However, even though there are awards ceremony cigarillos: nobody is presumptuous when it comes to Rio. Hans Melzer said: “It’s not going to be a picnic. There’s pressure; everybody expects us to win. And the course designer isn’t one to be trifled with, we’re expecting a very challenging course.” However, Melzer knows:” Our team is mentally strong, they know what they can achieve and we want to lead after dressage.”
Did you know that “Só Alegria” is the motto of the carnival in Rio? Translated it means “only joy” – and it is also my motto for the next feew weeks, when I will blog about my personal experiences and impressions in and around Rio.
Apparently the German eventing riders also took “Só Alegria” as their motto. Currently they are based – as they did before the last few championships – at the Rodderberg in Bonn, where they have ideal training conditions and where the team grows to be a real team. There was no tension among the riders and the trainers yet. Instead everybody was in a good mood and in holiday mood.”Here one can take a deep breath and sleep through the night,” Ingrid Klimke said, who will make her journey together with Horseware Hale Bob. “After Aachen time was short. I was at pony camp with the kids for three days but now it’s good that we’re here.” Olympic rookie Andreas Ostholt agreed: “With a horse here it doesn’t feel like work.”
Just before the training camp there was some excitement when it became clear that Michael Jung’s Takinou couldn’t travel to Rio and that reserve horse Sam had to step in. Hans Melzer said: “At first the reason for Takinou’s fever wasn’t clear, until we knew that it came from a tick bite. Then there were rumours that Michi couldn’t compete at all, but he was nominated with three horses and also entered in the system. However, to change horses at Olympic Games is not as easy as it is at other events. One needs a veterinary certificate, the FEI has to approve, the IOC has to approve and then Rio also has to approve.”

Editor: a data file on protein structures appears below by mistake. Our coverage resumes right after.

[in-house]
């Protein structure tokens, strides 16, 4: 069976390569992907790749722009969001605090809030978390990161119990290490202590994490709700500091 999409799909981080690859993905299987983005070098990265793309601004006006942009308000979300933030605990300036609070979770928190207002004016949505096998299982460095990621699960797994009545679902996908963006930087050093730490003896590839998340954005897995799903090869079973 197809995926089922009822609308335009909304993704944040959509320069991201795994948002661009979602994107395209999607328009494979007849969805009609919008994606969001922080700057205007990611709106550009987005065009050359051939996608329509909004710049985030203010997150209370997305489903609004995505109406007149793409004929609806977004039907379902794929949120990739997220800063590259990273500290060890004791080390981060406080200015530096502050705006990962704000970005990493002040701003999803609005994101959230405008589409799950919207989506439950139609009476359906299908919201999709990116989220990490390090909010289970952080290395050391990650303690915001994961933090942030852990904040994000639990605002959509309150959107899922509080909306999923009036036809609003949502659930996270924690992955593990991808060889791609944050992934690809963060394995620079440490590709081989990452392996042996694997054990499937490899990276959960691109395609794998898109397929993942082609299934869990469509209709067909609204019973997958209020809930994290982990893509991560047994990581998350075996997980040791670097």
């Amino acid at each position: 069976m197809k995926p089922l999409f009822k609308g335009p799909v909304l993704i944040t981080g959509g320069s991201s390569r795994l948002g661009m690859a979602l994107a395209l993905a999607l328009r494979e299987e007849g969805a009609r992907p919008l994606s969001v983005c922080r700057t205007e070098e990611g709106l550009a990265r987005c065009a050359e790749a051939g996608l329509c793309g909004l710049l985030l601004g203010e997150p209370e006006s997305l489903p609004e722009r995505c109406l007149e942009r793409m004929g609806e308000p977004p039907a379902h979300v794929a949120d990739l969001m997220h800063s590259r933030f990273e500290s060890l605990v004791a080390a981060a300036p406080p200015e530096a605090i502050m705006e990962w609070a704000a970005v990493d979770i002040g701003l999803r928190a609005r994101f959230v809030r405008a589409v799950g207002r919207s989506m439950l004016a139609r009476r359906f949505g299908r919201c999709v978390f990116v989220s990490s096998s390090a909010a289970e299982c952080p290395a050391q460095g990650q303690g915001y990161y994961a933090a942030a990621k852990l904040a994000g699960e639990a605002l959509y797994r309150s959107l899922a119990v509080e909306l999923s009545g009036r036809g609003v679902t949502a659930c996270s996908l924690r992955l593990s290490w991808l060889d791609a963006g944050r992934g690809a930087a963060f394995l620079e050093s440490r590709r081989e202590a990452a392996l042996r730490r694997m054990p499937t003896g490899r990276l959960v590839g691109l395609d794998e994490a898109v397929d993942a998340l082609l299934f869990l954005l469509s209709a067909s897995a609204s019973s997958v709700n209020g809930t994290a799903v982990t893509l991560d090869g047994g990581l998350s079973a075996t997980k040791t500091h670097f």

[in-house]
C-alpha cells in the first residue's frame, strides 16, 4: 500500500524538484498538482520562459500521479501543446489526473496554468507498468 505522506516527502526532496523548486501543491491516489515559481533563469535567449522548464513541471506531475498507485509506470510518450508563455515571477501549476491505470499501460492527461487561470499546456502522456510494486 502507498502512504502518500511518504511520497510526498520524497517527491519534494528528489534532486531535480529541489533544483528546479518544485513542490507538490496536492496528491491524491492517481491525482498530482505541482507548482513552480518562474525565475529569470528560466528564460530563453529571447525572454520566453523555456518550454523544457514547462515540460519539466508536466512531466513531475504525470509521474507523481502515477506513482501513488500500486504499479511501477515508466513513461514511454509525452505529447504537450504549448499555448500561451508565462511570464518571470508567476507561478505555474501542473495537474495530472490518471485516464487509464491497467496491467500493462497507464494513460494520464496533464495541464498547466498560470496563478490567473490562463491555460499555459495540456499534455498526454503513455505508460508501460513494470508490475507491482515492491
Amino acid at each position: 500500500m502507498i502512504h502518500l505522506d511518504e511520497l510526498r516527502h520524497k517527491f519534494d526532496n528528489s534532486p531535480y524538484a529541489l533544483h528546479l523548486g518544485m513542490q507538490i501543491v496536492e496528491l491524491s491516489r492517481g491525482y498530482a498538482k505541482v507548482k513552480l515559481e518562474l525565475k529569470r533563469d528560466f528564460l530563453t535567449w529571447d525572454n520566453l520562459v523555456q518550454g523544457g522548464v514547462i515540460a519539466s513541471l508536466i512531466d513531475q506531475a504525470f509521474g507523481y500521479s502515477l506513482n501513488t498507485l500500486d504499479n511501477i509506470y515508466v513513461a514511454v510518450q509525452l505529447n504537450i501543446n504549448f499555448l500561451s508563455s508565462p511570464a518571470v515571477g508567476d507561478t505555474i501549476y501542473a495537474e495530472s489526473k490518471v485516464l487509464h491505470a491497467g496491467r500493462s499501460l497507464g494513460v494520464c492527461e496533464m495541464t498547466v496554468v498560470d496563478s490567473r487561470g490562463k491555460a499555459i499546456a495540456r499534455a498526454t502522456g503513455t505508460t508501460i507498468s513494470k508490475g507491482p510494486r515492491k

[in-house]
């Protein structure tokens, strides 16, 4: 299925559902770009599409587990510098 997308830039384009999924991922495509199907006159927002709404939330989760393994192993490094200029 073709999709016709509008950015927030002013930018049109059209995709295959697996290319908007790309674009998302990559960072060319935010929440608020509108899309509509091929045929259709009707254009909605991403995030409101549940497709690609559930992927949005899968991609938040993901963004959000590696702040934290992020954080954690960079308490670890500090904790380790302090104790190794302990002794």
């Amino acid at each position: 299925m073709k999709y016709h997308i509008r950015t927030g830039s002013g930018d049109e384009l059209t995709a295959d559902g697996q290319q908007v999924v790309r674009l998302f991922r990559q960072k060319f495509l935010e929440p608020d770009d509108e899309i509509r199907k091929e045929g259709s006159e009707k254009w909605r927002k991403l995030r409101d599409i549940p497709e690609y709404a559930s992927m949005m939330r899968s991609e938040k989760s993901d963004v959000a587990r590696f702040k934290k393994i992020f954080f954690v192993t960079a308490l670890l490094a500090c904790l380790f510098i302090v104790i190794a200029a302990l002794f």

That Sam “wasn’t really Plan B” (Hans Melzer) was what the rider himself also said: “We are an experienced team, we know each other inside out. We’re taking it positive and are brave. In the end young horses have to follow him, but Sam is healthy and gives me a good feeling.” Jung further said that it was always important to have a feeling for the right balance, for how much one could do with one horse. “Aachen was really just before the championship, but in the end the conditions there are always great. And we can’t always wrap our horses in cotton.”
Julia Krajewski, who is reserve rider and will experience her first championship, also know that. She also has a “Sam” with her, Samourai du Thot and she has prepared as if she had to compete. “I can’t just stop,” so the 27-year-old said. “And you can’t just sit in front of the box the whole day and ask it to stay healthy.” The certified trainer showed herself to be fair – she is looking forward to her responsibility as reserve rider “I’m already very happy with the reserve position. I hope that I can support the others a bit and I hope I won’t have to compete.”